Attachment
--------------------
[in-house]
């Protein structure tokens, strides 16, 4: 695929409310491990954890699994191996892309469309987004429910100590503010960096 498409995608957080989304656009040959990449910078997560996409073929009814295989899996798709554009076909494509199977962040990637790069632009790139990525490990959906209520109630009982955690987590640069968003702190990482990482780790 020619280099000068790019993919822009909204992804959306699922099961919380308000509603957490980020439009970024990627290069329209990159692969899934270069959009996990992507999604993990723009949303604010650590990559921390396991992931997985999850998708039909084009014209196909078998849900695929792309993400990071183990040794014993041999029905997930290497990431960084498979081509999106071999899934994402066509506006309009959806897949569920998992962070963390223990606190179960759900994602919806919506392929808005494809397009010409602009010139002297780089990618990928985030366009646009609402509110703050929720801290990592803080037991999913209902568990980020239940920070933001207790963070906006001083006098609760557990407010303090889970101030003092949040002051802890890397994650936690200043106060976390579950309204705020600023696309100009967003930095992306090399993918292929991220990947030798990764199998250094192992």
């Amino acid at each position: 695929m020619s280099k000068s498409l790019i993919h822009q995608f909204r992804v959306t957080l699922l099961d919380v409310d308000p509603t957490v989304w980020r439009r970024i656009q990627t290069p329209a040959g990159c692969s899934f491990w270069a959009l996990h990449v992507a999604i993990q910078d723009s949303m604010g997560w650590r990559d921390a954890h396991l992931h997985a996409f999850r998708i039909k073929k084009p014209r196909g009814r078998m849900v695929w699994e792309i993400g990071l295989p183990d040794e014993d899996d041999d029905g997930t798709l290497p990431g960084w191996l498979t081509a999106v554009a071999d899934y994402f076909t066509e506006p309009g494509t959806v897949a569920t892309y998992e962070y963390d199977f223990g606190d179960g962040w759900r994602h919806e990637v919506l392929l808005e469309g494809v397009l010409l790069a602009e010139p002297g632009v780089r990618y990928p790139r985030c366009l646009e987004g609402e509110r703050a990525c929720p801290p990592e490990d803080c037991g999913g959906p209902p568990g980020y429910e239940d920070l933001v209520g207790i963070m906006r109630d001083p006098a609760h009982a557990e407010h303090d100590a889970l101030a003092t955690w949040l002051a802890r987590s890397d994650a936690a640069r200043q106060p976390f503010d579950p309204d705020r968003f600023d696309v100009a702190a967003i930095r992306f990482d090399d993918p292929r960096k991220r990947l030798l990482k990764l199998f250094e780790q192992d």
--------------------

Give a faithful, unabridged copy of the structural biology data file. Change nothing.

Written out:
[in-house]
């Protein structure tokens, strides 16, 4: 695929409310491990954890699994191996892309469309987004429910100590503010960096 498409995608957080989304656009040959990449910078997560996409073929009814295989899996798709554009076909494509199977962040990637790069632009790139990525490990959906209520109630009982955690987590640069968003702190990482990482780790 020619280099000068790019993919822009909204992804959306699922099961919380308000509603957490980020439009970024990627290069329209990159692969899934270069959009996990992507999604993990723009949303604010650590990559921390396991992931997985999850998708039909084009014209196909078998849900695929792309993400990071183990040794014993041999029905997930290497990431960084498979081509999106071999899934994402066509506006309009959806897949569920998992962070963390223990606190179960759900994602919806919506392929808005494809397009010409602009010139002297780089990618990928985030366009646009609402509110703050929720801290990592803080037991999913209902568990980020239940920070933001207790963070906006001083006098609760557990407010303090889970101030003092949040002051802890890397994650936690200043106060976390579950309204705020600023696309100009967003930095992306090399993918292929991220990947030798990764199998250094192992």
């Amino acid at each position: 695929m020619s280099k000068s498409l790019i993919h822009q995608f909204r992804v959306t957080l699922l099961d919380v409310d308000p509603t957490v989304w980020r439009r970024i656009q990627t290069p329209a040959g990159c692969s899934f491990w270069a959009l996990h990449v992507a999604i993990q910078d723009s949303m604010g997560w650590r990559d921390a954890h396991l992931h997985a996409f999850r998708i039909k073929k084009p014209r196909g009814r078998m849900v695929w699994e792309i993400g990071l295989p183990d040794e014993d899996d041999d029905g997930t798709l290497p990431g960084w191996l498979t081509a999106v554009a071999d899934y994402f076909t066509e506006p309009g494509t959806v897949a569920t892309y998992e962070y963390d199977f223990g606190d179960g962040w759900r994602h919806e990637v919506l392929l808005e469309g494809v397009l010409l790069a602009e010139p002297g632009v780089r990618y990928p790139r985030c366009l646009e987004g609402e509110r703050a990525c929720p801290p990592e490990d803080c037991g999913g959906p209902p568990g980020y429910e239940d920070l933001v209520g207790i963070m906006r109630d001083p006098a609760h009982a557990e407010h303090d100590a889970l101030a003092t955690w949040l002051a802890r987590s890397d994650a936690a640069r200043q106060p976390f503010d579950p309204d705020r968003f600023d696309v100009a702190a967003i930095r992306f990482d090399d993918p292929r960096k991220r990947l030798l990482k990764l199998f250094e780790q192992d």